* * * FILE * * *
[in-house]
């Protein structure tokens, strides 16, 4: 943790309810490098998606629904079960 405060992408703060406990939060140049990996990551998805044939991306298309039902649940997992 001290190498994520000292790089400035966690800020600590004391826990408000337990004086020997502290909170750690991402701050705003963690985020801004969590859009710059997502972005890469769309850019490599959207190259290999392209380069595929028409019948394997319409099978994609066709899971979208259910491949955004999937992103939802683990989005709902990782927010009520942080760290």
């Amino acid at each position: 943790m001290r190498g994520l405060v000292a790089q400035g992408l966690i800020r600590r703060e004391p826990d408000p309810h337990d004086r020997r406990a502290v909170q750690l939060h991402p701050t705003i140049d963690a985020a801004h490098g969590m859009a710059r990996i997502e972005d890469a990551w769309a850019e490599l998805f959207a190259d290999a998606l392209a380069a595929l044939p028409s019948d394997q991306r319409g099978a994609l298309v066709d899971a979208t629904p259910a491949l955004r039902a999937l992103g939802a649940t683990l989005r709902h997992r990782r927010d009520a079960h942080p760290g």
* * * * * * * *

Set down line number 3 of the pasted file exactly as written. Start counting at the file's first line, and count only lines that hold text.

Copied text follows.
């Amino acid at each position: 943790m001290r190498g994520l405060v000292a790089q400035g992408l966690i800020r600590r703060e004391p826990d408000p309810h337990d004086r020997r406990a502290v909170q750690l939060h991402p701050t705003i140049d963690a985020a801004h490098g969590m859009a710059r990996i997502e972005d890469a990551w769309a850019e490599l998805f959207a190259d290999a998606l392209a380069a595929l044939p028409s019948d394997q991306r319409g099978a994609l298309v066709d899971a979208t629904p259910a491949l955004r039902a999937l992103g939802a649940t683990l989005r709902h997992r990782r927010d009520a079960h942080p760290g």